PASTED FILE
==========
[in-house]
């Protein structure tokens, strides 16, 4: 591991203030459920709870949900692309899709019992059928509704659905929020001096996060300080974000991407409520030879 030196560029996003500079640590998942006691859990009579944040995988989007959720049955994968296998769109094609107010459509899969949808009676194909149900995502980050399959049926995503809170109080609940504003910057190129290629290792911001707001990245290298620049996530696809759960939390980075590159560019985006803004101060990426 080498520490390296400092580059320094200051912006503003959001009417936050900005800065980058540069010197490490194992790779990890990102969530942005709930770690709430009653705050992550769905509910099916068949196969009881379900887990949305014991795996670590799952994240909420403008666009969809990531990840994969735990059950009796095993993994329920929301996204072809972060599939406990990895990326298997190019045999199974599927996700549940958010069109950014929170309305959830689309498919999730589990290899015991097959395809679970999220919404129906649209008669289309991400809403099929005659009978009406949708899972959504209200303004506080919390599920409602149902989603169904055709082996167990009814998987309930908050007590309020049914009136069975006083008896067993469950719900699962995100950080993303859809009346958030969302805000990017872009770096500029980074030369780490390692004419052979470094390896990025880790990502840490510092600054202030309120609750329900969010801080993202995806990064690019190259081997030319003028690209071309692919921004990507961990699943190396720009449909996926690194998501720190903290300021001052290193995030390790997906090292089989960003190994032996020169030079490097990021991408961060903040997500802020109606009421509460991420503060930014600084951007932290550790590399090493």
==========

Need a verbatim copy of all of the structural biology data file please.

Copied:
[in-house]
């Protein structure tokens, strides 16, 4: 591991203030459920709870949900692309899709019992059928509704659905929020001096996060300080974000991407409520030879 030196560029996003500079640590998942006691859990009579944040995988989007959720049955994968296998769109094609107010459509899969949808009676194909149900995502980050399959049926995503809170109080609940504003910057190129290629290792911001707001990245290298620049996530696809759960939390980075590159560019985006803004101060990426 080498520490390296400092580059320094200051912006503003959001009417936050900005800065980058540069010197490490194992790779990890990102969530942005709930770690709430009653705050992550769905509910099916068949196969009881379900887990949305014991795996670590799952994240909420403008666009969809990531990840994969735990059950009796095993993994329920929301996204072809972060599939406990990895990326298997190019045999199974599927996700549940958010069109950014929170309305959830689309498919999730589990290899015991097959395809679970999220919404129906649209008669289309991400809403099929005659009978009406949708899972959504209200303004506080919390599920409602149902989603169904055709082996167990009814998987309930908050007590309020049914009136069975006083008896067993469950719900699962995100950080993303859809009346958030969302805000990017872009770096500029980074030369780490390692004419052979470094390896990025880790990502840490510092600054202030309120609750329900969010801080993202995806990064690019190259081997030319003028690209071309692919921004990507961990699943190396720009449909996926690194998501720190903290300021001052290193995030390790997906090292089989960003190994032996020169030079490097990021991408961060903040997500802020109606009421509460991420503060930014600084951007932290550790590399090493």